Ultrafast structural dynamics by crystallography and coherent control

Lead Research Organisation: Imperial College London
Department Name: Life Sciences


The van Thor group specialises in the investigating ultrafast structural dynamics of light-sensitive proteins,
elucidating the nuclear and electronic dynamics in key biological reactions. The advent of fourth-generation
light sources, X-ray free electron lasers (XFELS), has allowed unprecedented temporal resolution of
angstrom wavelength for pump-probe spectroscopy. The group is at the forefront of utilising these
instruments in developing novel experimental ultrafast techniques, specifically time-resolved serial
femtosecond crystallography (TR-SFX) and the corresponding theory.1,2 The objective of this PhD project
is to build upon this work and conduct experiments supported by theory to elucidate structural dynamics by
coherent control.
It is known that large vibrational coherence is generated in both the ground and excited states, following
optical excitation of biological proteins.1 Suppressing or enhancing coherence, can lead to manipulation of
the populations in states and reaction pathways. Optical control is a method whereby changing the
characteristics of the laser pulses can manipulate the coherent amplitude in both ground and excited states.
The peak power, pulse duration, carrier frequency and second-order dispersion of a pump pulse have all
been shown to impact coherent amplitude.
2,3 Additionally, it has been recently observed that secondary
(dump) pulses can enhance coherence in the ground state.
The initial work of this project will be to develop theoretical simulations in collaboration with the Buckup
group Heidelberg, to compliment historic XFEL crystallographic experimentation. The simulations will then
be used to provide theoretical support for future experimental results and influence experimental design.
The simulations employ a non-perturbative time-dependant density matrix model and monitors the transient
effect after perturbation from an external electric field (laser pulse).4 The simulations will allow full control
of the characterisation of multiple laser pulses, such that all facets of optical control described above can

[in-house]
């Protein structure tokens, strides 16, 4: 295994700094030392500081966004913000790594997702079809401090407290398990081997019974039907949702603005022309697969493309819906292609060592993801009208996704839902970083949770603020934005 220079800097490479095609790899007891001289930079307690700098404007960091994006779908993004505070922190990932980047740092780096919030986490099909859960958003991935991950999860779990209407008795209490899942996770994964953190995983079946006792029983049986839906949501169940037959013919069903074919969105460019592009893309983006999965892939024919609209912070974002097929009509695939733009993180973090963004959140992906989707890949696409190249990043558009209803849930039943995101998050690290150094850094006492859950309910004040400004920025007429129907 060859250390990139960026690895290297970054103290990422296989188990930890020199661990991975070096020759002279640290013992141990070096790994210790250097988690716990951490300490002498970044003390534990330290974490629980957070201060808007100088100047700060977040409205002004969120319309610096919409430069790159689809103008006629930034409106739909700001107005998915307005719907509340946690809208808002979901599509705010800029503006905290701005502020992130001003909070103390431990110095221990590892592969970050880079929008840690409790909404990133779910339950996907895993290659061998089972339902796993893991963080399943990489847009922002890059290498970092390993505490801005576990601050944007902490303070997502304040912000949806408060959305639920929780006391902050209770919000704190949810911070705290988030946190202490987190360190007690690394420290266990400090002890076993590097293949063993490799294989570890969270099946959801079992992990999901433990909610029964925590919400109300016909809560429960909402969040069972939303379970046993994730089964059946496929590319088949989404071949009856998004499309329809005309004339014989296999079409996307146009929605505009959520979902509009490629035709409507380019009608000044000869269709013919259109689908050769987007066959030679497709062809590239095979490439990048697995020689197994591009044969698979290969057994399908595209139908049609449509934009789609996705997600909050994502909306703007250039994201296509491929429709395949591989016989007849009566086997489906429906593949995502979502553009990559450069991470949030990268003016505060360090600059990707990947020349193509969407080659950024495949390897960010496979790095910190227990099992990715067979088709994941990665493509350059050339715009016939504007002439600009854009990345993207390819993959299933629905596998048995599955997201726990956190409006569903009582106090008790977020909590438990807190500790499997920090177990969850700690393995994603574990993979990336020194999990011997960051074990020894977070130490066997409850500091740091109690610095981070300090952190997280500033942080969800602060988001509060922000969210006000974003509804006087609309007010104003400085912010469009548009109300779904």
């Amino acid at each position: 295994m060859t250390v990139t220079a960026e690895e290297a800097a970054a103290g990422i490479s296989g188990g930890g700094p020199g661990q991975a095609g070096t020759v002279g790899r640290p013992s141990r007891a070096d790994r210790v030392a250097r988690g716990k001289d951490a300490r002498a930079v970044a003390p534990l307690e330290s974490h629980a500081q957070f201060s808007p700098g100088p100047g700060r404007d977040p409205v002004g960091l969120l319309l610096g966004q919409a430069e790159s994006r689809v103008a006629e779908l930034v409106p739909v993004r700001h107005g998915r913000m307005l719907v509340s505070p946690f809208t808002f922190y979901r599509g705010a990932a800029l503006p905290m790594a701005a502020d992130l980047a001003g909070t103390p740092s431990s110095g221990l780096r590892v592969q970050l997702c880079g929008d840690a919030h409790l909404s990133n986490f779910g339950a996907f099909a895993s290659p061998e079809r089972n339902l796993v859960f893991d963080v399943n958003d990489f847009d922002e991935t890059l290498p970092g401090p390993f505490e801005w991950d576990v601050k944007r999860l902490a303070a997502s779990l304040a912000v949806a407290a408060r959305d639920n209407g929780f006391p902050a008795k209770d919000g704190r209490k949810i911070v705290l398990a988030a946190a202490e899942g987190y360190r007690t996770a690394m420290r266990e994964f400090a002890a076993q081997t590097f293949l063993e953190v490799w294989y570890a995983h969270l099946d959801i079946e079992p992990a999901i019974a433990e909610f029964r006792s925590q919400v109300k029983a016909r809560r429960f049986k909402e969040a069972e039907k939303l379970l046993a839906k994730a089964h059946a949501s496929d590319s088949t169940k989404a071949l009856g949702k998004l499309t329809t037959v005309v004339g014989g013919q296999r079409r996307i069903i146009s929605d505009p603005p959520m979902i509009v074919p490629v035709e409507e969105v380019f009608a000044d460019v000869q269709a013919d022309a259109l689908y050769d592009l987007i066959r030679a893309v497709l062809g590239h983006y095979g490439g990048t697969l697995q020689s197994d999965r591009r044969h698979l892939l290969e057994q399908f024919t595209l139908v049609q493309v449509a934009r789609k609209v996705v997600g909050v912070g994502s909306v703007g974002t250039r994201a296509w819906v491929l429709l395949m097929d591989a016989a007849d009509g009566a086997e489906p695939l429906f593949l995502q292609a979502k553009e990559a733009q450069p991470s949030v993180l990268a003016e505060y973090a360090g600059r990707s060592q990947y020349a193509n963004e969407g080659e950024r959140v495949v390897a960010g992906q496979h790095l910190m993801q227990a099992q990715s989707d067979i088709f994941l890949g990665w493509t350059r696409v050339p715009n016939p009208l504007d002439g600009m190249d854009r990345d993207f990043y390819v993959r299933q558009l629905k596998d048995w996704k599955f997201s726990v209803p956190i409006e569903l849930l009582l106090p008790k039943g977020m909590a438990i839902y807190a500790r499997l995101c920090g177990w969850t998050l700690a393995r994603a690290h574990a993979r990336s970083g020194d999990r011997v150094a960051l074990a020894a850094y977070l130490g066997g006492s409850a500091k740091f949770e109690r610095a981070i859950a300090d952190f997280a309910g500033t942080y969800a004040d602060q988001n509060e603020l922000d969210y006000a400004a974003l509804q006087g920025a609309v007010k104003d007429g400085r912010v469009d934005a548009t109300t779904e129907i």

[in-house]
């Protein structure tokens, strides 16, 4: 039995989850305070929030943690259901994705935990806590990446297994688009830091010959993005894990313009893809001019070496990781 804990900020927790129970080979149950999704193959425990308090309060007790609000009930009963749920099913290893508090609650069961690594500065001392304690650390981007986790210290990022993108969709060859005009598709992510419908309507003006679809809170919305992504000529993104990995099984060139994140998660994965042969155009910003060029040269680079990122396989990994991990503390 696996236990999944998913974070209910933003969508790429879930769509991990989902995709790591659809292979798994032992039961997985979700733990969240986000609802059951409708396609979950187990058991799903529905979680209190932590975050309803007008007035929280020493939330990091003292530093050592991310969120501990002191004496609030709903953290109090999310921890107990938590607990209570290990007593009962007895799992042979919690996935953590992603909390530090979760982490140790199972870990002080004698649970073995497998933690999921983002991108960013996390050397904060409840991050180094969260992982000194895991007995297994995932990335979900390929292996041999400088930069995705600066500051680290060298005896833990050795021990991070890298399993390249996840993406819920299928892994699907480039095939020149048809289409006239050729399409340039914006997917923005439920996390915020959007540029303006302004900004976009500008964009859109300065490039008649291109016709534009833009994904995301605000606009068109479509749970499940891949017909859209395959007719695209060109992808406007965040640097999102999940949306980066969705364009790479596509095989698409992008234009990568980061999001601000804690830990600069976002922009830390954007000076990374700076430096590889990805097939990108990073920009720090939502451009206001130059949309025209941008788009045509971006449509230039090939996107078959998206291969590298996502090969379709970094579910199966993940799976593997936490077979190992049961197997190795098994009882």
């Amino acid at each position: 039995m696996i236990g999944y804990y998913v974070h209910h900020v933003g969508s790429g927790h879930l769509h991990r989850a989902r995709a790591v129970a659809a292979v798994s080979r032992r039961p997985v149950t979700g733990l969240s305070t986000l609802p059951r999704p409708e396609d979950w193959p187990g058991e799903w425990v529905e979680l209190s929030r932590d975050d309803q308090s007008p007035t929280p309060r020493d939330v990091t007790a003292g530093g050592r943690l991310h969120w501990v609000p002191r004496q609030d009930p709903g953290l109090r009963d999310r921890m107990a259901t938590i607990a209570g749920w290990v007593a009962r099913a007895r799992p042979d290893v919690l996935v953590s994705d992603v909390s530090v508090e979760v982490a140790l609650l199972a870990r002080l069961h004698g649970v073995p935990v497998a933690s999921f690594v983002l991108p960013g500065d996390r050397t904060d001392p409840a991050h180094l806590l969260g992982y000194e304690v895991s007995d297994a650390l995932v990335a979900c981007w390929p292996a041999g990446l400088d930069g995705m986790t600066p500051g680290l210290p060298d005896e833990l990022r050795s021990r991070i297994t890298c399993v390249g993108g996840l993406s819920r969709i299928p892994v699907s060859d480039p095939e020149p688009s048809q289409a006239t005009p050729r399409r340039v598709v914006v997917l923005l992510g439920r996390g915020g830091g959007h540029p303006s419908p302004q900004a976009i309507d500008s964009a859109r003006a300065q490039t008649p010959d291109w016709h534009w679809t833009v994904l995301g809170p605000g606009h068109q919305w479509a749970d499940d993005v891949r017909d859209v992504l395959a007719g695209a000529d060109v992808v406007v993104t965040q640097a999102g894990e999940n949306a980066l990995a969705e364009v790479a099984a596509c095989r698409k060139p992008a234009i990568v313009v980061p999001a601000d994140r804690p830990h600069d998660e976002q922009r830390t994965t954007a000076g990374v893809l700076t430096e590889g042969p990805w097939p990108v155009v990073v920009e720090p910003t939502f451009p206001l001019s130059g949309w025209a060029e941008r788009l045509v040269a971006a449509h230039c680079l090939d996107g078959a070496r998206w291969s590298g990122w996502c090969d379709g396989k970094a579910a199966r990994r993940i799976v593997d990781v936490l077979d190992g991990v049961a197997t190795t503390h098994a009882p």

be investigated. Analysis of the coherence can be discerned by a transformation of the density matrix to
the semi-classical Wigner phase space representation and coherent amplitudes resolved.5
Upon completion of the simulations, work will begin on developing the apparatus to allow pulse shaping to
manipulate the pulse characteristics in the home laser laboratory. Employing ultrafast transient absorption
spectroscopy technique, combined with active pulse shaping will allow coherent control of molecular
dynamics by impulsive Raman spectroscopy. Furthermore, the optimisation of pulse characteristics for
coherent control can then be implemented in TR-SFX experiments with beam times at XFELs.
In addition to optical control, coherence can be controlled via the structural, symmetry and directional
properties of protein crystals. Two dimensional electronic and infrared spectroscopy has been identified as
techniques which could discern the effects these properties have on vibrational coherence.6
This project hopes to elucidate structural dynamics by coherent control, incorporating multiple experimental
techniques with theory. Investigating multiple facets of coherent control both optically and structurally.


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Studentship Projects

Project Reference Relationship Related To Start End Student Name
EP/N509486/1 01/10/2016 31/03/2022
2468092 Studentship EP/N509486/1 03/10/2020 30/09/2023 Samuel Perrett